President of the Nigeria Labour Congress (NLC) Ayuba Wabba has faulted the President Muhammadu Buhari led-government of the All Progressives Congress (APC) to have in 2017 allegedly caused hundreds of thousands Nigerians to lose their jobs, forcing them into impoverishment.
Wabba, who stated this in his New Year message, accused the APC led-federal government of failing to fulfill its promise to create three million jobs annually.
He noted that year 2017 was difficult for Nigerians, reason owing to the failure of the ruling APC to initiate policies capable of improving the deplorable economic situation of the country.
According to him: “Rather than work to create jobs and improve the conditions of workers and Nigerians in general, leading elements in the ruling APC government, like Governor Nasir El-Rufai have been taking measures to further chastise and ruin Nigerians by throwing tens of thousands of workers into the already saturated unemployment market and wretchedness.”
Wabba regretted that states like Kogi, Osun, Benue, Ekiti, Bayelsa and several others entered 2018 with huge arrears amounting to 10 or more months of wages and pensions, not minding the huge revenue they received from the Paris Club loan refunds and other interventions to clear arrears of salaries and pensions.
Vowing that he would mobilise workers for the full payment of the outstanding salaries and pensions in the New Year, the NLC president said that “as the 2019 general elections approached, workers would not forget governors who refused to pay their earned entitlements while paying themselves, their political appointees and cronies’ huge packages.”
He further decried what some Nigerians has described as APC New Year gift to Nigerians, the persisting fuel scarcity across the country, lamenting the kind of sufferings Nigerians have been subjected to due to the fuel scarcity in the country.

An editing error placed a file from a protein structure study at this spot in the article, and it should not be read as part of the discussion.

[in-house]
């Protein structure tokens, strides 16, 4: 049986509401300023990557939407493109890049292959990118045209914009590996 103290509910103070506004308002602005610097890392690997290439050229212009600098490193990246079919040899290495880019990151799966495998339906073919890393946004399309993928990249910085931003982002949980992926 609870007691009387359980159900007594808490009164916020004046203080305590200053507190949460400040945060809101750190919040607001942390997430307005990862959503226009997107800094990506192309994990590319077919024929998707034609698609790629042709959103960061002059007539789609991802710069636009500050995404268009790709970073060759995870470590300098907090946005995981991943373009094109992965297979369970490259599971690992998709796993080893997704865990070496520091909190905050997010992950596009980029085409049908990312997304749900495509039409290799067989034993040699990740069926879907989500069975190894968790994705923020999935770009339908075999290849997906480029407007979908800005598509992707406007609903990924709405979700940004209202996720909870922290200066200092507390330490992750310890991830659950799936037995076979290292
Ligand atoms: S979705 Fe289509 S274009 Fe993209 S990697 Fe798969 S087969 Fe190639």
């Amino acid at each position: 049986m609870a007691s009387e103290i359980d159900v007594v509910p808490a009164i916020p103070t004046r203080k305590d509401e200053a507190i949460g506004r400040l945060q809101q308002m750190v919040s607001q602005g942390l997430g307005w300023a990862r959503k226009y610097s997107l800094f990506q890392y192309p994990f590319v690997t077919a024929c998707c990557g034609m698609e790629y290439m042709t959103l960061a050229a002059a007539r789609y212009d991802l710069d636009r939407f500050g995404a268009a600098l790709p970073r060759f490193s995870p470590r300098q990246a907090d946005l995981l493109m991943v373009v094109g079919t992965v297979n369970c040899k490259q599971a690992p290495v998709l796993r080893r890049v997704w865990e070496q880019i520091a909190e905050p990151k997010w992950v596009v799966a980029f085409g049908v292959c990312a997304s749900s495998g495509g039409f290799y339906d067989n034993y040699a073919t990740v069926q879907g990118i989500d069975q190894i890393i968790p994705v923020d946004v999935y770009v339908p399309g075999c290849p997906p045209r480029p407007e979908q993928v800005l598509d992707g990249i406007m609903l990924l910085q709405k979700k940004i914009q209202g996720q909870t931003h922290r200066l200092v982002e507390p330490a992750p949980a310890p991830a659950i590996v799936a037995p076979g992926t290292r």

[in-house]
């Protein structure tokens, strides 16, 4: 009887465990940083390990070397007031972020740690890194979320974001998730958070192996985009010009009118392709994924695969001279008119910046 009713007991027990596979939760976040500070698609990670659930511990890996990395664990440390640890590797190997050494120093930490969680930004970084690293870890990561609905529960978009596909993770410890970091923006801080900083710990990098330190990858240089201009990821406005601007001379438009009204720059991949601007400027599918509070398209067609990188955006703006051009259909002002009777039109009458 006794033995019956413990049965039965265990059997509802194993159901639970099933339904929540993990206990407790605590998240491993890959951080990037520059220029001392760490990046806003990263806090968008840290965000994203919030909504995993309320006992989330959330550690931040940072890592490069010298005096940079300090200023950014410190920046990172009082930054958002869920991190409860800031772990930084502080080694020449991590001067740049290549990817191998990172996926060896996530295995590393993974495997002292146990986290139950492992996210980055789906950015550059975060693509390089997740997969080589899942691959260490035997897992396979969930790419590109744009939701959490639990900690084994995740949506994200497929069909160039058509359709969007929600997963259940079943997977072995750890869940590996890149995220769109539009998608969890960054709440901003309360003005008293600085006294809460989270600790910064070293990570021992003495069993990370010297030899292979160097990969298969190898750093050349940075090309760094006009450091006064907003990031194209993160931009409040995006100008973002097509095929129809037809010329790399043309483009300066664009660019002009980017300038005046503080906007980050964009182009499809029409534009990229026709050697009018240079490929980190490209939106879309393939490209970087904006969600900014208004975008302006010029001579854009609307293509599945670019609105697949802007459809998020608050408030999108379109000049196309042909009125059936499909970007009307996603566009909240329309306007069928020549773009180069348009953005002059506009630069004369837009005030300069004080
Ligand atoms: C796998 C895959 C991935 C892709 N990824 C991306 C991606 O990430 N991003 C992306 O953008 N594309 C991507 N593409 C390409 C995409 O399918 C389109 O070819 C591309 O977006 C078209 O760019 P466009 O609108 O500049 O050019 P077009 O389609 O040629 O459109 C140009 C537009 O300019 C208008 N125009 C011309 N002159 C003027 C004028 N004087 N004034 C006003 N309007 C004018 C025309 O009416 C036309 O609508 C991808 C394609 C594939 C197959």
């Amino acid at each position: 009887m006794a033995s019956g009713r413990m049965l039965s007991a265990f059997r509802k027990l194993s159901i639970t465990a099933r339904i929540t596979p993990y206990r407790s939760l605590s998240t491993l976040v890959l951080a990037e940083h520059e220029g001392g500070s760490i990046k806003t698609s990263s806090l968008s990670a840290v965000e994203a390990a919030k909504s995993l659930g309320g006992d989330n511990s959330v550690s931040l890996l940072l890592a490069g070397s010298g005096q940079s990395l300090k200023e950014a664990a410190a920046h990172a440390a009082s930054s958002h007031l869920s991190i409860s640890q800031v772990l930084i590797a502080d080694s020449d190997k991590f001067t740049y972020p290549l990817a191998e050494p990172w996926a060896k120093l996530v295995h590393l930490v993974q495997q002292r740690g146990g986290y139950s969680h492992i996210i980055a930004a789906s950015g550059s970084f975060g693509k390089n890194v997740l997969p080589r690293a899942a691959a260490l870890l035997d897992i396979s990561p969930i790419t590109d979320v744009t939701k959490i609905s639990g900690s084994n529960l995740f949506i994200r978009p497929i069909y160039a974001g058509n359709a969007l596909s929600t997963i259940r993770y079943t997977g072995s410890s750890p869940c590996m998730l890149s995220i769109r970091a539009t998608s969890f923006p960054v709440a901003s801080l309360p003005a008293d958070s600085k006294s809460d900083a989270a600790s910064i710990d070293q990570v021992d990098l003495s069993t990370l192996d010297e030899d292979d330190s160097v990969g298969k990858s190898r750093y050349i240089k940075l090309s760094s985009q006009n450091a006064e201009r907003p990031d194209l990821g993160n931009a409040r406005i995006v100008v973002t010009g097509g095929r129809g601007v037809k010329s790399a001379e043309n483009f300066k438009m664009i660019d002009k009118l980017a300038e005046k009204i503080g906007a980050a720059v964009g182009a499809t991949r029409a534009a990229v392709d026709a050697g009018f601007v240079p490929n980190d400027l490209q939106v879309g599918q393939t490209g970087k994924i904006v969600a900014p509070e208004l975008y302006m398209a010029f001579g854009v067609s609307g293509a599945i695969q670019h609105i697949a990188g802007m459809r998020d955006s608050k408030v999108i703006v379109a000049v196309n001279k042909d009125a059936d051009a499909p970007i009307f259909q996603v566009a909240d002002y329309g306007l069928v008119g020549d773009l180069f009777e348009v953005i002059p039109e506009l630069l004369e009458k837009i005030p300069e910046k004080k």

Wabba noted that despite several assurances and government claims that removal of subsidy on petroleum product would end scarcity that the current energy crisis still occurred.
He regretted the buck-passing existing between the Nigerian National Petroleum Corporation (NNPC) and the petroleum marketers, and said that the scarcity was caused by nothing else but the refusal of the government to refine crude oil locally.
He wondered how Nigeria could be depending on importation of refined petroleum, lamenting that the country remains the only major producer of crude oil that does that.
He said, “For us in the Congress and for majority of working people in Nigeria, the hope placed on the capacity of President Buhari to bring about positive change is being undermined by his government’s inability to address the infrastructural deficit and other related problems in the oil industry, such as making our existing refineries work at optimal capacity by refining products for domestic consumption.”
He also spoke on the new minimum wage, expressing hope that upon completion of negotiations, that the National Assembly would give the executive bill that will emerge, an accelerated passage for the new national minimum wage to become a reality before the end of the 3rd quarter of 2018.
He added: “As we move into 2018, our expectation is that the executive arm of government will push for the implementation of key anti-corruption protocols and good governance principles in our public and private institutions.”